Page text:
On April 4th, Patrick had worked his way up to 30 days of continuous work. That would be 240 (seriously, I balked, too) ... 240 hours of labor and services. That's far more than we counted on, far more than we estimated, and of course, far more than we can afford. The person working on his project is named Duc; he's a 24 year old computer science graduate who depends on us to pay his paychecks and keep him in rent. For me, that's $3000 in time *just for Duc*. It would be an estimated additional $1650 for the project manager's time, which is factored into every project. Not to mention of course, that this isn't our running cost ... *just our "paying our people for his work" cost*. I pushed that number down to 160 hours (a full month, or $7200), and I went ahead and discounted all but the most basic of his work. I was just going to swallow the loss.

On this day, Patrick finally signed off on overages. He finally understood that we needed to have him pay to move forward, existing customer or not, and that we couldn't continue otherwise. We were already two Mondays past the cap I offered him if we'd finished by then, so his bill at this point, counting discounts, added up to 2884.62. Again, the Project Manager felt that there was no way Patrick could keep pushing for more at this point. I ran the charge myself for the unpaid portion of that (1999.62) and felt that we might have been able to wrap this up, as well. I even gave Pat's old Handler a call to see if would help us explain to Pat how this works; it almost seems like we needed his interaction with Pat far more than I'd originally thought when we first signed them on. He'd been invaluable in keeping Patrick Vedder from melting down apparently multitudes of times, and I was hoping he'd be able to step in and chat with us all here, as well. He wasn't able to help at this point, unfortunately.

So for the record:

Patrick's original, accepted quote was for tasks that would take us up to ADDENDUM 1.A in the list below, plus the move itself to the live server. After my applying a 65% "customer service discount" on his time in the interest of at this point moving this project on and stopping losses, here's a short list of the services Patrick contracted at $45 / hour:

==============================================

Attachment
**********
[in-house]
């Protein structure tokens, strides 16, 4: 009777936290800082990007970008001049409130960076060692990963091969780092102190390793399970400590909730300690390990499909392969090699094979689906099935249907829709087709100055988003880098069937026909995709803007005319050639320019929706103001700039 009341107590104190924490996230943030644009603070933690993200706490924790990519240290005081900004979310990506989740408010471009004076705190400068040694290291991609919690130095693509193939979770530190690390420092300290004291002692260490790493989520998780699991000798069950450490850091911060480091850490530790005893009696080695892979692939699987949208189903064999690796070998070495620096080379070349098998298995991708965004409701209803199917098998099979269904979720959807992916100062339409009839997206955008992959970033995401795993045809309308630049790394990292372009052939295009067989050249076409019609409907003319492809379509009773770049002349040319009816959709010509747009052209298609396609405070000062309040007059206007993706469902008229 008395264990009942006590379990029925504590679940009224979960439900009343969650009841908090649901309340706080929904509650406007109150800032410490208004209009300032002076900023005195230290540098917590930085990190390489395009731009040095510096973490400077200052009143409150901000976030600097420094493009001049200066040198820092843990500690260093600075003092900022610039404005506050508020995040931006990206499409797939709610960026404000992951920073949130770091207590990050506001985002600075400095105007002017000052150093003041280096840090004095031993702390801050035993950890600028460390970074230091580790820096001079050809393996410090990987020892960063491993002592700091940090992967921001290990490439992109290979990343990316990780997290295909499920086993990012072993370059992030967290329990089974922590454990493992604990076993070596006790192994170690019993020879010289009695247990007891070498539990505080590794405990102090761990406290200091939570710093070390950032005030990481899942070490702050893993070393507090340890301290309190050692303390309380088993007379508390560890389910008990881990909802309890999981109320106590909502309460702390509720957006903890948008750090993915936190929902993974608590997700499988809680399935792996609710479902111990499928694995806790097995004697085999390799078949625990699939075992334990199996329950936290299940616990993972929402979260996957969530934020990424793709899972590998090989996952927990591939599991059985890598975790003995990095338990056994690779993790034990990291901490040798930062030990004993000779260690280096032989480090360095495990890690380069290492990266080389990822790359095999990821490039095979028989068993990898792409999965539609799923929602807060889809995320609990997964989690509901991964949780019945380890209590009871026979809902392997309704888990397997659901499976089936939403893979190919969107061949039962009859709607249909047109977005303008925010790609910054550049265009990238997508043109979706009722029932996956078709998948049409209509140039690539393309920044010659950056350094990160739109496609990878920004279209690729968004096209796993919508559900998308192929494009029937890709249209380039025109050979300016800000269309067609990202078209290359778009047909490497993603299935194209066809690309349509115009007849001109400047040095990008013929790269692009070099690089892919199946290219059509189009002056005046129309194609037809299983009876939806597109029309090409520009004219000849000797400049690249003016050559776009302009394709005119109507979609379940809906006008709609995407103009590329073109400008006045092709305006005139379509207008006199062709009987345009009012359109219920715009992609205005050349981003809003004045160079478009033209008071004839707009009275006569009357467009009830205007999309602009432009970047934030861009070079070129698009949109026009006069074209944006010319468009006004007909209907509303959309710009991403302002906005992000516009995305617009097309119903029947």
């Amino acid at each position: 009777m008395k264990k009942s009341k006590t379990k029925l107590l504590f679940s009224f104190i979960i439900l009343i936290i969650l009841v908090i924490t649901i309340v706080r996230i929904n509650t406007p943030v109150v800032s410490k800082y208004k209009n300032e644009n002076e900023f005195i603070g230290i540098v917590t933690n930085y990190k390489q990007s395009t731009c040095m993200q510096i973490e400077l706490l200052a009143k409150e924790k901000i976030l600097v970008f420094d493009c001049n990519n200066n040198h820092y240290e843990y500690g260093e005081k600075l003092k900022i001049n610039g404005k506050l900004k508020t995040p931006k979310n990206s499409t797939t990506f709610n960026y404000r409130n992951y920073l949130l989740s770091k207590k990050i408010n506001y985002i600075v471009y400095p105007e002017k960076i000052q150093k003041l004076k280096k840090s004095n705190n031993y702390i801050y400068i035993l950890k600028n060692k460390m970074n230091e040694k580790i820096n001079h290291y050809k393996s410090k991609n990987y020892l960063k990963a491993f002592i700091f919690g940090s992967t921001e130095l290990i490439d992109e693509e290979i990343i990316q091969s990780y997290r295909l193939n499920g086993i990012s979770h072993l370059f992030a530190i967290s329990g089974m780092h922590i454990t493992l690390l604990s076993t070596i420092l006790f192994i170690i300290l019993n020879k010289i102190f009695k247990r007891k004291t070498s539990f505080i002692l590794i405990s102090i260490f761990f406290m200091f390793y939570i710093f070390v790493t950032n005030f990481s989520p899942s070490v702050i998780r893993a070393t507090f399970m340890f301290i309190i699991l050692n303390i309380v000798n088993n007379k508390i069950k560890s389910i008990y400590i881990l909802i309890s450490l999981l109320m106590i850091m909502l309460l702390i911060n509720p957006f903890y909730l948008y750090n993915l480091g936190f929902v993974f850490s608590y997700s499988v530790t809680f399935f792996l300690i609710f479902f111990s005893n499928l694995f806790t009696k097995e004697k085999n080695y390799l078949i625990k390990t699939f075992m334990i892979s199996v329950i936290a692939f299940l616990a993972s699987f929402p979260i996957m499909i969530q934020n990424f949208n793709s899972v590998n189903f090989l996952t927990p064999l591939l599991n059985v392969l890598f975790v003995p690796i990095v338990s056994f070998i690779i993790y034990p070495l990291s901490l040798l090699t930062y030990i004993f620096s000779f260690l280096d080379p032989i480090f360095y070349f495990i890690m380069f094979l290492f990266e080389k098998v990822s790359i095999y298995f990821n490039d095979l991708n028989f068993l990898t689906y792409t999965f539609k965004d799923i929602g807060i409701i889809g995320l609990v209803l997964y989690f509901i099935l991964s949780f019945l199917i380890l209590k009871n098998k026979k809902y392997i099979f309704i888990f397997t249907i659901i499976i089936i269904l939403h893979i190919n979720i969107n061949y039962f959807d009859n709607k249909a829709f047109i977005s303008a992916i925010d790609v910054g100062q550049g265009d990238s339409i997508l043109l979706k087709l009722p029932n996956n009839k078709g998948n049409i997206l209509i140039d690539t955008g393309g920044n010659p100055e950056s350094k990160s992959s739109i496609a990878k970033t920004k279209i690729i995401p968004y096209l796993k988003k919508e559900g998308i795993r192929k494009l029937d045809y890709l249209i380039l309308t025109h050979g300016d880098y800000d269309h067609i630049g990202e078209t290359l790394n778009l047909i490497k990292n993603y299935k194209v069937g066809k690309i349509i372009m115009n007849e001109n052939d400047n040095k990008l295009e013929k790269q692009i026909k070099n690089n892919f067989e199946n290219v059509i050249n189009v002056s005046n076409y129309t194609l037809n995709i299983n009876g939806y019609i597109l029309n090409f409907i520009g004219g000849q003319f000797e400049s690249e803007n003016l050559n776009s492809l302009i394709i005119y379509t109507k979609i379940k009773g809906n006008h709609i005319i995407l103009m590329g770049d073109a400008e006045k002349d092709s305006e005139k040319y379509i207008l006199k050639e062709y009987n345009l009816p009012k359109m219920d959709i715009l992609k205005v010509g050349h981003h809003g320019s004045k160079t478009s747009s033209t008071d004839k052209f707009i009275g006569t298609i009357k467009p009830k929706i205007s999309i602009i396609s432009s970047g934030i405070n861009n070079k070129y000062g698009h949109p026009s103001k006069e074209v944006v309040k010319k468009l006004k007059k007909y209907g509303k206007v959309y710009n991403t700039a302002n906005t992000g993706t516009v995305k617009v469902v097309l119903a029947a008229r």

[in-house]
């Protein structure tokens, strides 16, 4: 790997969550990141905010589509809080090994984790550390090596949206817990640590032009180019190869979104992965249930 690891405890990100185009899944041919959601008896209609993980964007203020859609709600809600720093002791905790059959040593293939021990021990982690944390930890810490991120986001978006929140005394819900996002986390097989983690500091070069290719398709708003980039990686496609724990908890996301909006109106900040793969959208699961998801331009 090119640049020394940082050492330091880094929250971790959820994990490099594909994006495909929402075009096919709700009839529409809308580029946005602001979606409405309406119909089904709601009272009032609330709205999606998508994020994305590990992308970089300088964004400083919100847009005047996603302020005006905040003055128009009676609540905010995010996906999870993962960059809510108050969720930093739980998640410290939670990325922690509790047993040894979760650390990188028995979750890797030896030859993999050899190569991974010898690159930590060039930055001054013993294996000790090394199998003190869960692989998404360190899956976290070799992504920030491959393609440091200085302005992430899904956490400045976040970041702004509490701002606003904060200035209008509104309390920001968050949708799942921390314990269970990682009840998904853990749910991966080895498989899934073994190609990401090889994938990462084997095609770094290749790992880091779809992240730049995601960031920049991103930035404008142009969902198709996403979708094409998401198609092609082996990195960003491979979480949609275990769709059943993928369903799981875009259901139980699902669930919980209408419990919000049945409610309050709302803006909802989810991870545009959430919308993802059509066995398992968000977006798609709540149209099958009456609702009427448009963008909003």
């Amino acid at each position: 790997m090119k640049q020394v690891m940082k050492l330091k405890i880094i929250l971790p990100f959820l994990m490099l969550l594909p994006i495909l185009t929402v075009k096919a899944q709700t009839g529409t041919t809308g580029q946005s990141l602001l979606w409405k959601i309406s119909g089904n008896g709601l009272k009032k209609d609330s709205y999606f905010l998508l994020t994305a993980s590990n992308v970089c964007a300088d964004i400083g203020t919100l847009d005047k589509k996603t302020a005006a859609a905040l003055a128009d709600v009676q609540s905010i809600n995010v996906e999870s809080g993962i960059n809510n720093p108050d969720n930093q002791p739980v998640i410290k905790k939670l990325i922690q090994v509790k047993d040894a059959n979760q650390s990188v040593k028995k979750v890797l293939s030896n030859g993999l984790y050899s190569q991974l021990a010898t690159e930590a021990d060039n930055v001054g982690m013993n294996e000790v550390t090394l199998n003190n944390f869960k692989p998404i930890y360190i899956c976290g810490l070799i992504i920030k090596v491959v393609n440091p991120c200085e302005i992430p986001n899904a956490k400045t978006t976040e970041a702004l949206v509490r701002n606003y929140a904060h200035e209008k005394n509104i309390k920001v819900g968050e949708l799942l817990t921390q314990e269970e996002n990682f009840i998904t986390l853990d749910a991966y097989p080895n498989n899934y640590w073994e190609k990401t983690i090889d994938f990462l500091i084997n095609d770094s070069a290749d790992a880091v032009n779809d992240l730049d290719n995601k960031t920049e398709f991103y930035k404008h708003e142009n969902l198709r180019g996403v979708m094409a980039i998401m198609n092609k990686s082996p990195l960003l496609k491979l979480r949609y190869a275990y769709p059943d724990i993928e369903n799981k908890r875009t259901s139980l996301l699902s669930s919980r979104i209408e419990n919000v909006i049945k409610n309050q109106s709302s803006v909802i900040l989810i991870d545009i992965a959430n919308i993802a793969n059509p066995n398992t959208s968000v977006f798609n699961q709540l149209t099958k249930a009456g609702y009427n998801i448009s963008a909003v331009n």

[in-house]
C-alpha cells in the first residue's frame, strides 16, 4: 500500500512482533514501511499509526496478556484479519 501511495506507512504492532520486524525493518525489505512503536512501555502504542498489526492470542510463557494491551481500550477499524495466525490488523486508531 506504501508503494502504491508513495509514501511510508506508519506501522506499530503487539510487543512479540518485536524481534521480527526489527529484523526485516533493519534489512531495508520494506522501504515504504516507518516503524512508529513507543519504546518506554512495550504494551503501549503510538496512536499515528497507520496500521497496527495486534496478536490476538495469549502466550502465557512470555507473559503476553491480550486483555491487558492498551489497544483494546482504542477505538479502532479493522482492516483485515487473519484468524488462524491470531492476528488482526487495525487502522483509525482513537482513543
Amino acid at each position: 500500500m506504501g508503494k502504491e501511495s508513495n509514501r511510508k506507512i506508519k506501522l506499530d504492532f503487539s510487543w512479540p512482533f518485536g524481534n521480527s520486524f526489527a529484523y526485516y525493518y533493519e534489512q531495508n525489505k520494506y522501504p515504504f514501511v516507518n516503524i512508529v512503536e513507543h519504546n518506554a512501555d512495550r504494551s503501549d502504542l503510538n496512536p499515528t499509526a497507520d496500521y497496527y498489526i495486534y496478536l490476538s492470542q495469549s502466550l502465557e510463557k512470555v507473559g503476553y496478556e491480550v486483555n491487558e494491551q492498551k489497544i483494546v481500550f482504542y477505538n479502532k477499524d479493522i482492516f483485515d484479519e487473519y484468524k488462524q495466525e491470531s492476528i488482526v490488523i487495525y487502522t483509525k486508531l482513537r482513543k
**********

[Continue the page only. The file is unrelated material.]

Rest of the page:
Phase I (Original estimate $645):
    Install Theme:
        -Install the theme
        -Configure the new theme to restore basic functionality of the site before the theme was installed

Reformat City Page:

Map:
        -Enlarge Google Map and reposition it on city page

    Listings:
        -Place listings on the right side of the page, next to the Map
        -Reduce the Size of listing teasers to take up similar vertical space as map
        -Change the fields that are viewable in the listing teaser
        -Reformat teasers to conserve space after new teaser fields were added


Reformat Listing Pages:
    -Enlarge 'listings in the area' Gmap and place it at the bottom of the page
    -Move Listing images to the top of the page and on the right side of the page
    -Condense Listing Data and place on the left of the page next to the images
    -Place individual listing Google Map to the right of the listing data

*Migrate Drupal Demo onto Production Server (MOVED TO PHASE II, ADDENDUM 1.A on 02/26/13)



ADDENDUM 1.A 02/26/13:

Phase II (Second Additional Estimate: +$600):
    -Build category-specific contact forms on city and listing pages
    -Include google street view on listing pages (advanced)
    -Add Gallery/Gmap/Street view Module on Listing page
    -Remove unnecessary theme features from site

*Migrate Drupal Demo onto Production Server DEV area (MOVED TO PHASE III, ADDENDUM 1.B on 03/14/13)
   

ADDENDUM 1.B 03/14/13:

Phase III (Overage +$518.40):
    -Combine 'About us' and 'Contact us' Main Menu Items into a single Dropdown menu item
    -Add all Articles/White Label pages from live site into Drupal site (600+ pages)